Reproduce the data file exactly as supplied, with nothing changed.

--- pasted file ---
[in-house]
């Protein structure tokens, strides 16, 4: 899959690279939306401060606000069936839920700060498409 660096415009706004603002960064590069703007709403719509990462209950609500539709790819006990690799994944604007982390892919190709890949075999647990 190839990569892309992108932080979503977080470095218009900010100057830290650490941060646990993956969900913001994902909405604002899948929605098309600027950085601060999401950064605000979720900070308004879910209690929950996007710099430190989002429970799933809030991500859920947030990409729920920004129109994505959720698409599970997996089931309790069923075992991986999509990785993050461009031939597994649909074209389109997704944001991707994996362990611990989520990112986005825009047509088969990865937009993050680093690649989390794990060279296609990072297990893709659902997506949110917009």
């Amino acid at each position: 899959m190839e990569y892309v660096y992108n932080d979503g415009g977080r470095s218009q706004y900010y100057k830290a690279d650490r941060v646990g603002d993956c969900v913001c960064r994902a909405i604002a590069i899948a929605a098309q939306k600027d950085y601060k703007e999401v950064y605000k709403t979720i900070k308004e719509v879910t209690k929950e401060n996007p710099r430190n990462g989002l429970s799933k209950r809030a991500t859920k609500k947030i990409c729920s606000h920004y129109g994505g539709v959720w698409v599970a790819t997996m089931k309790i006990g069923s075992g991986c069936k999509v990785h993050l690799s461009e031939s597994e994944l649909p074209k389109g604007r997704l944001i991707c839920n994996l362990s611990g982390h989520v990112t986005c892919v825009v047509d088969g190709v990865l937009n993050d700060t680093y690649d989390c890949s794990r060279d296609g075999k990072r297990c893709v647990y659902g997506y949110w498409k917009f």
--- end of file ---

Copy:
[in-house]
């Protein structure tokens, strides 16, 4: 899959690279939306401060606000069936839920700060498409 660096415009706004603002960064590069703007709403719509990462209950609500539709790819006990690799994944604007982390892919190709890949075999647990 190839990569892309992108932080979503977080470095218009900010100057830290650490941060646990993956969900913001994902909405604002899948929605098309600027950085601060999401950064605000979720900070308004879910209690929950996007710099430190989002429970799933809030991500859920947030990409729920920004129109994505959720698409599970997996089931309790069923075992991986999509990785993050461009031939597994649909074209389109997704944001991707994996362990611990989520990112986005825009047509088969990865937009993050680093690649989390794990060279296609990072297990893709659902997506949110917009």
């Amino acid at each position: 899959m190839e990569y892309v660096y992108n932080d979503g415009g977080r470095s218009q706004y900010y100057k830290a690279d650490r941060v646990g603002d993956c969900v913001c960064r994902a909405i604002a590069i899948a929605a098309q939306k600027d950085y601060k703007e999401v950064y605000k709403t979720i900070k308004e719509v879910t209690k929950e401060n996007p710099r430190n990462g989002l429970s799933k209950r809030a991500t859920k609500k947030i990409c729920s606000h920004y129109g994505g539709v959720w698409v599970a790819t997996m089931k309790i006990g069923s075992g991986c069936k999509v990785h993050l690799s461009e031939s597994e994944l649909p074209k389109g604007r997704l944001i991707c839920n994996l362990s611990g982390h989520v990112t986005c892919v825009v047509d088969g190709v990865l937009n993050d700060t680093y690649d989390c890949s794990r060279d296609g075999k990072r297990c893709v647990y659902g997506y949110w498409k917009f």